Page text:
on acetaminophen products, which are “estimated to cause about 450 deaths per year” (source) and are “the most common cause of acute liver failure in the United States.” (source) This is especially true for chronic pain patients; about 42,000 Americans annually have to go to the ER with acetaminophen overdoses, half of which are accidental, and of those unintentional overdose patients with liver failure in the US Acute Liver Failure Study Group’s study, 81% had acute or chronic pain and 63% were taking a narcotic-acetaminophen combination chronically (source). The advisory panel ultimately voted on eleven proposals and passed nine, thus formally issuing those recommendations to the FDA. The recommendation that’s created the most buzz in patient and doctor circles is this one:

Question 7: Do you recommend eliminating the prescription acetaminophen combination products?
Vote: 20 yes (10 saying this was a high priority); 17 no

(Source)

This has been interpreted and widely reported as “FDA advisers vote to take Vicodin, Percocet off market.” Thanks for the misleading reporting CNN! You’ve freaked out patients and raised serious concerns among doctors. Yes, Percocet and Vicodin (the most commonly prescribed drug in the United States) are narcotic-acetaminophen combinations, but that doesn’t mean they’ll be gone; they could re-introduce them without the useless acetaminophen, perhaps renamed. Or do absolutely nothing about the excessive acetaminophen problem and as of May 2015 it seems jack squat has changed on this issue.

This recommendation won’t take Hydrocodone, Codeine and Oxycodone “off the shelves,” but I wish it would remove the acetaminophen from them. For severe pain, the acetaminophen is like trying to defeat Godzilla with a biplane, pretty pointless to begin with! Why has the FDA required that drugmakers compound any opioid medications with other drugs anyhow? Chris at stationstops.com explains it thusly:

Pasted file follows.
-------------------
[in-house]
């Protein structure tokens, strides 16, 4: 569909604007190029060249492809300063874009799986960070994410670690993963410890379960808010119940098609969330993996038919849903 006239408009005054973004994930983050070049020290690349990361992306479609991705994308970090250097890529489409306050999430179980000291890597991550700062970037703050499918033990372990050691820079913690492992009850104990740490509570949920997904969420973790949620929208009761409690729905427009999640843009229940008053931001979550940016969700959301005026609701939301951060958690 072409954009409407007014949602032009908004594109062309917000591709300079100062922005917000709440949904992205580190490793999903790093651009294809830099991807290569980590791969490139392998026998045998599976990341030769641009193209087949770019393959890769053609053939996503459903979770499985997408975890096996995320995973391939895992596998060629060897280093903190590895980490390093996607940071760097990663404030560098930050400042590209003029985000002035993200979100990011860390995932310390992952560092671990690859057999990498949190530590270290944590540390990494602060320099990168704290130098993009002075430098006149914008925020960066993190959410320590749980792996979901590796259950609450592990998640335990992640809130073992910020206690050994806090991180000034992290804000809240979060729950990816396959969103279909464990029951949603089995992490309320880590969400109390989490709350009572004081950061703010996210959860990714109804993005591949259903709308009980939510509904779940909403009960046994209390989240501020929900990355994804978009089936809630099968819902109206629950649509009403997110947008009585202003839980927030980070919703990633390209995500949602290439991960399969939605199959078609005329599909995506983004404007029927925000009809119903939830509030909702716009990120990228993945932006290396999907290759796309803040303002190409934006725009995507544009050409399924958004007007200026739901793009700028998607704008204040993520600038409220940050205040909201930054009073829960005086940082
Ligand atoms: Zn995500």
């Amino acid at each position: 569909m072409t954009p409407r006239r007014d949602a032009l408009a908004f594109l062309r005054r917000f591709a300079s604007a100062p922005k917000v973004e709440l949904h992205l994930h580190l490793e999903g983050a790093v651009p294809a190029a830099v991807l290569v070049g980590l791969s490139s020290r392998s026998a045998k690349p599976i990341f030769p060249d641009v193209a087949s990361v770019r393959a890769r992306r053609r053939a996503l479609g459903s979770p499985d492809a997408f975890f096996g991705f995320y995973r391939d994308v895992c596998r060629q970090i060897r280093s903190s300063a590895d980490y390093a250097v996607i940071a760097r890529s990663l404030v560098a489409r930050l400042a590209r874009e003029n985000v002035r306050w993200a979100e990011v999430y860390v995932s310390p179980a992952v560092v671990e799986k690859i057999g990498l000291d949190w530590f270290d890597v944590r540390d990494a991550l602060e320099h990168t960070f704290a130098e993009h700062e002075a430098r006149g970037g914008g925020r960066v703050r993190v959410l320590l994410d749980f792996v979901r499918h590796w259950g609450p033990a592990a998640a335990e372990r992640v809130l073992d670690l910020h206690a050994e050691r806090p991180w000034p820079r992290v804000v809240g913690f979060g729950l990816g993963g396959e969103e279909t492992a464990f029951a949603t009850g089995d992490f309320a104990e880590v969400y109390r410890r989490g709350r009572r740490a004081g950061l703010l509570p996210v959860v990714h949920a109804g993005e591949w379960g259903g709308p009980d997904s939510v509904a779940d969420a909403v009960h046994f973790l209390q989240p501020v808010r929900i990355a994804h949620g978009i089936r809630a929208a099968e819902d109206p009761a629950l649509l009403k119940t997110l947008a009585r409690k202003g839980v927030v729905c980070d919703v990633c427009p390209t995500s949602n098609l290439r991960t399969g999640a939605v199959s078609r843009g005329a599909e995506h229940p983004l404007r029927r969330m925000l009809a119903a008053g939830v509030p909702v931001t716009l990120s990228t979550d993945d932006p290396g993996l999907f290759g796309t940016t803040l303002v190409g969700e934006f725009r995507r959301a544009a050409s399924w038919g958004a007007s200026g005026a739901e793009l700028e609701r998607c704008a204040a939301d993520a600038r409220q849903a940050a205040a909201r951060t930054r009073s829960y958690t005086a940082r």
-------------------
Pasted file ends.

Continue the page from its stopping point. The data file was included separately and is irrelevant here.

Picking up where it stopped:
Up until now, the FDA has prohibited Hydrocodone (the opiate in Vicodin), from being sold in the United States *unless* it is combined with another drug as a compound – far and away, Acetaminophen being the most popular (and most dangerous).

The question is why did the government insist that, unlike the more powerful opiate Oxycodone (which is available standalone, as Oxycontin), Hydrocodone not be prescribed by itself?

From my amateur research around the net, the answer seems to be some unusually sinister legislation originating from The War On Drugs.

In some patients, Hydrocodone can be habit-forming, and its a popular drug of abuse. The FDA wanted to make sure there was something else in the drug that people *wouldn’t* want to take too much of to discourage abuse.

Introducing Acetaminophen.

Its been known since 1970’s that too much Acetaminophen causes the unwanted side effects such as stomach upset and liver damage. So the FDA figured if that was in there too, people wouldn’t want to take too much of it.

Basically, for all intents and purposes, the FDA made an important and popular drug more harmful to discourage abuse.

Besides the fact that this was completely unethical and has probably resulted in the unnecessary liver damage and deaths of countless Americans (the vast majority legitimately ill patients to begin with), there is yet one more irony to this approach:

Many Vicodin users and addicts likely have no idea whatsoever that the government put Acetaminophen in there in the first place, nor what the reason and consequences of the Acetaminophen component are.

In other words, instead of being dissuaded from abusing the drug as intended, most Vicodin users were likely just thoughtlessly destroying their liver.

Source: stationstops.com: Why the FDA Deliberately Poisoned Vicodin With Acetaminophen

The government needs to rethink this absurd and harmful policy. The large amounts of acetaminophen consumed incidentally by chronic pain patients like me who take a lot of “compound” medication has (at best) marginal clinical value, and carries unreasonable risks. I’ve never benefited from mass quantities of acetaminophen. It’s easy enough to strip the acetaminophen from these meds, leaving only the opioids, and doing so won’t harm anyone. In my opinion, that’s seriously overdue. The FDA should act, though the narrow vote on this particular recommendation leaves that uncertain.

Nick